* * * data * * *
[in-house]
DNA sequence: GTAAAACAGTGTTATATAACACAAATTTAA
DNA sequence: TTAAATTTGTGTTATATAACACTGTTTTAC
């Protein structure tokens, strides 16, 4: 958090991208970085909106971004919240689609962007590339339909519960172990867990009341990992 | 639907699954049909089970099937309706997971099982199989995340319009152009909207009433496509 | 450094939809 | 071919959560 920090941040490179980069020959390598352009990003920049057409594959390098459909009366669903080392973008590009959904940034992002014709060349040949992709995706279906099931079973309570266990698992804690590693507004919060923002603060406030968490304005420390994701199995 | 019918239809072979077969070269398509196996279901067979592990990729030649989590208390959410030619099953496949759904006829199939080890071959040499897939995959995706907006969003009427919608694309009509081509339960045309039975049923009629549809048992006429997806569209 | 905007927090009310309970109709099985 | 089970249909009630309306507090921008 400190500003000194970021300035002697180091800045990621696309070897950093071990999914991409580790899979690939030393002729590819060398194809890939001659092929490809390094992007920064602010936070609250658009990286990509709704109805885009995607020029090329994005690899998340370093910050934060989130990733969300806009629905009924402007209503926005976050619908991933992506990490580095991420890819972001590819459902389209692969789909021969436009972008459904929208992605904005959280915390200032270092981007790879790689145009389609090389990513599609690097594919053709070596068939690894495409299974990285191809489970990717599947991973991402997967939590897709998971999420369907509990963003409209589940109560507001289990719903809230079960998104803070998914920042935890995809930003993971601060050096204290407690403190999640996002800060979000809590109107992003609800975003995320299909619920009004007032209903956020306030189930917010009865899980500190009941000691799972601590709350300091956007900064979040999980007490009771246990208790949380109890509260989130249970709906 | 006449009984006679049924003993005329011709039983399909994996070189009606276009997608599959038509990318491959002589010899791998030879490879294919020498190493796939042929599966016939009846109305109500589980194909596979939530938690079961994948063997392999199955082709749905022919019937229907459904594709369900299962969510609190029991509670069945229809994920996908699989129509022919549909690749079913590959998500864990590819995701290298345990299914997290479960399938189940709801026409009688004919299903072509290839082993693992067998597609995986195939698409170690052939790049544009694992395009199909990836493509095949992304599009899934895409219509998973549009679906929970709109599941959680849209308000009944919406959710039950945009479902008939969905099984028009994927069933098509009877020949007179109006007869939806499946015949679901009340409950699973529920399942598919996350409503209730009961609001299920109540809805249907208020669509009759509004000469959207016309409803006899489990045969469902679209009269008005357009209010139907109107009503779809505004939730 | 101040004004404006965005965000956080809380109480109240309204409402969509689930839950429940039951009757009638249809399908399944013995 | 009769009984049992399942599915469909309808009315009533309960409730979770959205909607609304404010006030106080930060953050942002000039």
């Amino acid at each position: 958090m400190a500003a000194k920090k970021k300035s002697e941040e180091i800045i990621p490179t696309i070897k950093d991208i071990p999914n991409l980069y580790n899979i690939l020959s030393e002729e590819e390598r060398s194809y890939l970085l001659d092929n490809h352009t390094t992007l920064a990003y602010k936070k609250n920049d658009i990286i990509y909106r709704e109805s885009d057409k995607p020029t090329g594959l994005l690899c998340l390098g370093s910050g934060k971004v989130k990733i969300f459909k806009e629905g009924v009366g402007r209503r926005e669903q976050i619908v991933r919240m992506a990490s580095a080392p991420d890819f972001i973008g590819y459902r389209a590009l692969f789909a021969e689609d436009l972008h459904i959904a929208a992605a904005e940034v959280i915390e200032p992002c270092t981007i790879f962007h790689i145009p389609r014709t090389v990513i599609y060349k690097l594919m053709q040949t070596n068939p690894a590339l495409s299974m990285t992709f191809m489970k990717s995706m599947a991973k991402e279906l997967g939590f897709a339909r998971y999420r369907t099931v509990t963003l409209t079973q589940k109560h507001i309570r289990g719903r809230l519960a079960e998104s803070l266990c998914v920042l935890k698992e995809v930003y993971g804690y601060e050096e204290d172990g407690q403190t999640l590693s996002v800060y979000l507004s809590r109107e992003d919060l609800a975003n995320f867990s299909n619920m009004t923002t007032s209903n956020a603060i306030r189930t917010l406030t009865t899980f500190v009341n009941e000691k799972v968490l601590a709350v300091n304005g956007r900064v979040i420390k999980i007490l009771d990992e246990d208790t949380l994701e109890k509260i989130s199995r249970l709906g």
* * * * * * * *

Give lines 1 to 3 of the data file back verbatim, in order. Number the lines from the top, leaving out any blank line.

[in-house]
DNA sequence: GTAAAACAGTGTTATATAACACAAATTTAA
DNA sequence: TTAAATTTGTGTTATATAACACTGTTTTAC